He continued to freelance for various agencies before discovering how much he disliked many of the ethics surrounding this style of work, including inconsistent or miscommunication, underpaid offshore developers, and discrepancy between the quantity of projects over the quality of what was completed. So he began to take on clients of his own to produce work that he was proud of and to reignite his passion for the field. Through this newfound independence he got back in touch with why he started programming in the first place – to help bring ideas to life.
It just so happens that when you work for yourself, you can work whenever and from wherever you want, and this is where the story gets even juicier. At 23 years old, Andrew did what every young person dreams of. He took off on a year-long trip around the world with a program called Remote Year. He met incredibly talented, motivated people helping to innovate just about every industry you can imagine, and he was inspired. With help from his now CTO, Jeff Tabachnick, he figured out how he could be better. He decided that companies with big ideas shouldn’t have to settle for mediocre agencies that cause more headaches and pain than real progress.
So while he was continent-hopping and perhaps having a beer or two along the way, Andrew made his vision a reality and created a dependable tech agency called Vivus Tech. Vivus Tech is not like all the other tech agencies out there and follows a set of values and ethics learned from first hand experience of what ‘doesn’t’ work. Vivus Tech was built to be different by putting the customer first and valuing quality over quantity of projects, without exception. Andrew wanted to provide a knock-out customer experience where clients felt heard and respected and could have consistent communication with the person who knew every detail of their project from first contact to finished product. He wanted to focus on a small number of projects and give them the individualized attention needed to build insane web and mobile products. And he did it with Vivus Tech.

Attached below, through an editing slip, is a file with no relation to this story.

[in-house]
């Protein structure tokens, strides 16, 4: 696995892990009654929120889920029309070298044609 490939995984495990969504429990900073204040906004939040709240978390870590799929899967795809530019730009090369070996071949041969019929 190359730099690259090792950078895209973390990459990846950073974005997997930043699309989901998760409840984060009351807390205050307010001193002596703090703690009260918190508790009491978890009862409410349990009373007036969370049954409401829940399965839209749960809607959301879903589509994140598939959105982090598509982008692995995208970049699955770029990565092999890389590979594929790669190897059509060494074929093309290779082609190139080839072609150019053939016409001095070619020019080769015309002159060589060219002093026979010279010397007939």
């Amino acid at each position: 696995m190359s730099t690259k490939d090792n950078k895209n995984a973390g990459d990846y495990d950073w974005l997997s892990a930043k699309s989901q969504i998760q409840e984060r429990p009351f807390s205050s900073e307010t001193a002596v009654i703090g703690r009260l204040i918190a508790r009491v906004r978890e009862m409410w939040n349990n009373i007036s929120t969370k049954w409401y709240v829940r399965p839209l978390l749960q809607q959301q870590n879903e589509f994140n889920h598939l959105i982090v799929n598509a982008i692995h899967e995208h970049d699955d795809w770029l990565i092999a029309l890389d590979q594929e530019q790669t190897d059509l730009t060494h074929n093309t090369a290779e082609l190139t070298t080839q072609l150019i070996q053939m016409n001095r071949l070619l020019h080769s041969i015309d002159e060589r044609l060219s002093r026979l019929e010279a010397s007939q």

As Vivus Tech has grown, Andrew is slowly adding to his team, based on his own unique criteria. He tends to hire based on skills and a person's desire and determination to produce high-quality work rather than just a fancy degree. As a dropout himself, he recognizes how much more it takes than just a piece of paper. While it’s badass not to be prejudged on college degrees, Andrew also prides himself on ensuring that he is providing a work environment that is like no other. He allows his employees to live the life that they dream of, including living and working from anywhere in the world (as long as they are getting excellent work done, of course). As Andrew puts it, being able to live and work from anywhere while expanding your knowledge of cultures and communication around the world is invaluable to any company.
And that is the story of how by 25, a first-generation American college dropout, turned boot camp hero, turned world traveler, turned CEO and savior of tech agencies came to be lying on his back, in the middle of the night in Kruger National Park staring up at the thousands of stars in the sky. This is a dream he definitely doesn’t want to wake up from.